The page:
Item description for Mesopotamia: The Invention of the City by Gwendolyn Leick...
Overview Painting a colorful picture of everyday lives, this remarkable book is an engaging account of the rise and fall of one of the greatest ancient civilizations--Mesopotamia--in an area corresponding to present-day Iraq. 16-page insert. Map.
More than seven thousand years ago, the first urban civilization began in Mesopotamia, in an area corresponding to present-day Iraq. This remarkable book is the first to reveal everyday life as it was in ten long-lost Mesopotamian cities. Using archaeological fragments of jewelry, textiles, and writings, anthropologist Gwendolyn Leick paints a colorful picture of the lives of Mesopotamians--from poets and priests to businesswomen and divorcees--and the incredible achievements of their advanced and imaginative society.
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Studio: Penguin (Non-Classics)
Est. Packaging Dimensions: Length: 7.7" Width: 6.36" Height: 0.77" Weight: 0.65 lbs.
Release Date Jun 24, 2003
Publisher Penguin (Non-Classics)
ISBN 0140265740 ISBN13 9780140265743 UPC 051488016007
Availability 1 units. Availability accurate as of Feb 27, 2017 03:34.
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More About Gwendolyn Leick
GWENDOLYN LEICK is an anthropologist and Assyriologist. She is the author of various publications on the Ancient Near East, including A Dictionary of Near Eastern Mythology and Sex & Eroticism in Mesopotamian Literature. She also acts as a cultural tour guide in the Middle East, lecturing on history, archaeology and anthropology.
Reviews - What do customers think about Mesopotamia?
great introduction to cities and ancient Iraq Apr 12, 2007
Leick seems to have inherited from Kramer the ability to be the most engaging writer for the educated lay public in topics concerning Mesopotamia. I personally found this work useful in 3 regards: (1) as a good source of material from which to prepare a keynote lecture at a Harvard Design School conference about the Mesopotamian marshes and at which many urban planners and designers were present; (2) as a source of inscriptions for my recent compilation of such (Wetlands of Mass Destruction: Ancient Presage for Contemporary Ecocide in Southern Iraq); and (3) as an inspiration to use part of a similar frieze from Ninevah on the cover of that book; i.e. Assurbanipal representing Saddam Hussein. And I will continue to dip into Leick's book for information for future writing projects.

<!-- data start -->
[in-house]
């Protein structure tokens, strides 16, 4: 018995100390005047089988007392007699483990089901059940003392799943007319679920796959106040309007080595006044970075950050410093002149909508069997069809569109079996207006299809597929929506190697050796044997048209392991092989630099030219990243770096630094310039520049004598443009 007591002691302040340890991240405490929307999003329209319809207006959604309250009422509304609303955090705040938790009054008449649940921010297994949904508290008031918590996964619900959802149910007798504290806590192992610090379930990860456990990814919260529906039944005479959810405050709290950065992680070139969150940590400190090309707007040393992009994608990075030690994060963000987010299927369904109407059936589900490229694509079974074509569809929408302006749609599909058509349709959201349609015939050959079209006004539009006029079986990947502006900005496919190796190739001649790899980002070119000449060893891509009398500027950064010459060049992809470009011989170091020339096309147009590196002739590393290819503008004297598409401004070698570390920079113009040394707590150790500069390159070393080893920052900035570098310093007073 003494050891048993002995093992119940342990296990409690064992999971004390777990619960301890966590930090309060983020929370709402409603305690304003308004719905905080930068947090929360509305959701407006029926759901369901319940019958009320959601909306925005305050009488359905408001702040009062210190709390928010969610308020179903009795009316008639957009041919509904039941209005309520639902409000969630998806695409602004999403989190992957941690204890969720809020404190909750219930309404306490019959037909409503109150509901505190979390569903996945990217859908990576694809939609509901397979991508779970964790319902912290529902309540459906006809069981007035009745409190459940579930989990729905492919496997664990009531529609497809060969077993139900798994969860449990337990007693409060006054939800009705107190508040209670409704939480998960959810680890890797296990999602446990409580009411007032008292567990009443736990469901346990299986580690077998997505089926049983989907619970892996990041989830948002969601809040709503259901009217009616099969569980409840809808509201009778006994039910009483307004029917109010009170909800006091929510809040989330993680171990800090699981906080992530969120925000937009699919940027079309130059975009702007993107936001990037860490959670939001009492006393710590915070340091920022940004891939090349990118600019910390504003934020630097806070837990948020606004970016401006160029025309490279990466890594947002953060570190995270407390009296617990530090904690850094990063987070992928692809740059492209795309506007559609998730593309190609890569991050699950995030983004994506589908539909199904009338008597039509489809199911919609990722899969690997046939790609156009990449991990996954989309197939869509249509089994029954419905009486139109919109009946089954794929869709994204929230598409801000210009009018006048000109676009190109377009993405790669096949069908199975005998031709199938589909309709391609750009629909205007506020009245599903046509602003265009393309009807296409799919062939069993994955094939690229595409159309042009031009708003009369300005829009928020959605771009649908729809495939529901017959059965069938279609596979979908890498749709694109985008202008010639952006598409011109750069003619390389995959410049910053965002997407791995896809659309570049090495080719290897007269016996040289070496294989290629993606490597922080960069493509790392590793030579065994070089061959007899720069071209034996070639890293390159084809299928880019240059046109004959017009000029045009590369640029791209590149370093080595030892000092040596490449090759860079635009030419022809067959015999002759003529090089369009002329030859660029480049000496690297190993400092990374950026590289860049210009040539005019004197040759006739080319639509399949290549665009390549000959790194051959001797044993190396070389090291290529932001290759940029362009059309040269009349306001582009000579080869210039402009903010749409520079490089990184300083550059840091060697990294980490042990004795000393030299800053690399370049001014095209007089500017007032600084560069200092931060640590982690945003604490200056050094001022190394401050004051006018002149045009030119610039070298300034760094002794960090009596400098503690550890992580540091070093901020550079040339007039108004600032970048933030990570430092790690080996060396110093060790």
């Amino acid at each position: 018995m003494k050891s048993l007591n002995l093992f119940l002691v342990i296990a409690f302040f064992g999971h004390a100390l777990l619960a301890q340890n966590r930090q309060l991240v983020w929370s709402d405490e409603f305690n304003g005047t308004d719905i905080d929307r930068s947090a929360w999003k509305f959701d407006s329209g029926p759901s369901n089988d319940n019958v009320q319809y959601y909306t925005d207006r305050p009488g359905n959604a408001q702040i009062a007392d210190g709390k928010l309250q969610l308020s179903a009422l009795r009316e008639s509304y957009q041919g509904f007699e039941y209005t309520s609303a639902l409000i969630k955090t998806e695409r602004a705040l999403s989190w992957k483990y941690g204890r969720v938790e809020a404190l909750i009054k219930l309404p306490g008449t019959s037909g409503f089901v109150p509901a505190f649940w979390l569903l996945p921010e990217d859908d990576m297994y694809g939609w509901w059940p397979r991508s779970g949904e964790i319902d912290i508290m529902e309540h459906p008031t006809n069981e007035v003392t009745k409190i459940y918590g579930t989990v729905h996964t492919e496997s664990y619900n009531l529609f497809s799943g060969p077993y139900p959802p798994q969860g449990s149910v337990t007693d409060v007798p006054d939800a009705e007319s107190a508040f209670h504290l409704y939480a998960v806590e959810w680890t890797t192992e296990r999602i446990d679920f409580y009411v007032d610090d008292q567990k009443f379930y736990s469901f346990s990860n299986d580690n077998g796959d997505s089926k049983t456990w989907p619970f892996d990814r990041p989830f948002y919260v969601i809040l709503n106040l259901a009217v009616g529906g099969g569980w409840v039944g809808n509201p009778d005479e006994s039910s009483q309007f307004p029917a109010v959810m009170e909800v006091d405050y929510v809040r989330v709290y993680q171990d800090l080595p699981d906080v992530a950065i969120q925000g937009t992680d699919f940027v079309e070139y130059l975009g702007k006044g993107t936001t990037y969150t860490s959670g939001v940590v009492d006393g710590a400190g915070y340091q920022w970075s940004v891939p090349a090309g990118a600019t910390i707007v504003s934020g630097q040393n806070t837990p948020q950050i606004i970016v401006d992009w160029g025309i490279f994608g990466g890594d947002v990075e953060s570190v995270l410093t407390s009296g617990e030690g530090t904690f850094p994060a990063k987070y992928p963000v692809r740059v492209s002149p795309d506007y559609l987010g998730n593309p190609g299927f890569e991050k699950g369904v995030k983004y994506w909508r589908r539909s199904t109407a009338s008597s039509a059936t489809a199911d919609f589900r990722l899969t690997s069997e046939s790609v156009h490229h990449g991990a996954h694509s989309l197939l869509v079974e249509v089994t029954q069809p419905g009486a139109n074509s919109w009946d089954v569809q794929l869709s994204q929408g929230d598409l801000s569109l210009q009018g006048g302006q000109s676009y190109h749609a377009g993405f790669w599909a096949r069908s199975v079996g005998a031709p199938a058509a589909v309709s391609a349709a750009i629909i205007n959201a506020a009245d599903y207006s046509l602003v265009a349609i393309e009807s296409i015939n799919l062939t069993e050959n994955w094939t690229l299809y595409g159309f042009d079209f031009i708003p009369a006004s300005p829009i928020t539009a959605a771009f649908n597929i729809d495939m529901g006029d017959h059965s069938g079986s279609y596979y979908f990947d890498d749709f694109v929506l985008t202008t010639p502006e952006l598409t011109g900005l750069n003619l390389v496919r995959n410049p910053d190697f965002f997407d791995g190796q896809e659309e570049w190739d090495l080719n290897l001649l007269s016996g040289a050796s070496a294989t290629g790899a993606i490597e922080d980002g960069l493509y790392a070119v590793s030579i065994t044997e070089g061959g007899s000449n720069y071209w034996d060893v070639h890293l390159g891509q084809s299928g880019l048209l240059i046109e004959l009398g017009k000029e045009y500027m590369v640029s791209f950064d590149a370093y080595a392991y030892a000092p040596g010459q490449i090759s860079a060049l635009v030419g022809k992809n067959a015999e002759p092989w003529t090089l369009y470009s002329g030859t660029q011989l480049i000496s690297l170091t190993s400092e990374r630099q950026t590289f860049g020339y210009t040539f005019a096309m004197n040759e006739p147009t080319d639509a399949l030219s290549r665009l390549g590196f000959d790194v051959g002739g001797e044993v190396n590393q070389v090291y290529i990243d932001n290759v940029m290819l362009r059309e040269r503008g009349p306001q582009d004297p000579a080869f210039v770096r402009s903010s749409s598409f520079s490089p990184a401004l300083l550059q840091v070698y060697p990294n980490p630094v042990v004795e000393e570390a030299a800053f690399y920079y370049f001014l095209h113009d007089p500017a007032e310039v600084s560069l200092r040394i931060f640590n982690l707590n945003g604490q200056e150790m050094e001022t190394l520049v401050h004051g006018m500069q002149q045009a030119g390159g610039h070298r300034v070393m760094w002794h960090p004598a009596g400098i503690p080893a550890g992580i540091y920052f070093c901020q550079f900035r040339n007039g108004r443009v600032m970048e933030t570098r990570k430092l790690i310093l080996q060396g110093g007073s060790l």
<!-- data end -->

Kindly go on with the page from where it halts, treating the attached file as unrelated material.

The Tale of Ten Cities Sep 26, 2006
Mesopotamia: The Invention of the City by Gwendolyn Leick is a book only a history major could fall in love with. But even non-history majors can enjoy it. The book is ten chapters, each chapter a detailed history of one city, using archaeological information in the form of textiles, writings and ruins. From the first city of Eridu, to the last city of Babylon, we follow the lives of the people, as they go from city-state, to Kingdoms to large Empires, from waiting for the rain to come feed their gardens to redirecting rivers to feed their fields. Artists, soldiers, priests and Kings, we learn how the region developed and follow the history of one of the first civilizations by how the cities developed. Because the history of each city overlaps, weaving a complex history of warfare, trade, worship and power. The only problem some readers might have it how detailed it truly becomes in the last few chapters. Also some of the text accompanying the photos were placed on the wrong part of the page. Or the photos were placed on the wrong part of the page. Either way some photos don't match the text that go with them. The chapters come with a simple timeline, a useful map, a helpful index and a not so helpful glossary (as some words I wanted to look up were not in it). Overall it is still a great find and worth getting for any library on history, urban development or the Middle East.
Good introduction Jan 27, 2004
I enjoyed this book a lot. It's a book that manages to be both scholarly and readable as it introduces the archaeology and history of various cities around Mesopotamia. Archaeology is the main focus, but Leick draws on written texts, notably literary texts, to illuminate the physical evidence. This book also shows how much more investigative work there is to be done in that region of the world. A good read.
Interesting survey Jul 9, 2003
I'm reading Leick's book right now, and enjoying it. She surveys ancient Mesopotamia through the examination of 10 ancient city sites, from Eridu to Babylon. Naturally this narrative device is a springboard for digressions into the culture as best we can know (or guess) at it. Leick does stints as a tour guide, if I recall the author bio correctly, & it shows in her writing, which is accessible if a bit repetitive when she wants to make a point. She also attends to the different archaelogists who've dug up Mesopotamia and their biases, hypotheses, etc.; she takes a similar approach with contemporary scholarly debates, "teaching the conflicts" as it were. This & Roux's "Ancient Iraq" seem to be the two best books for us lay readers in the past 40 years or so.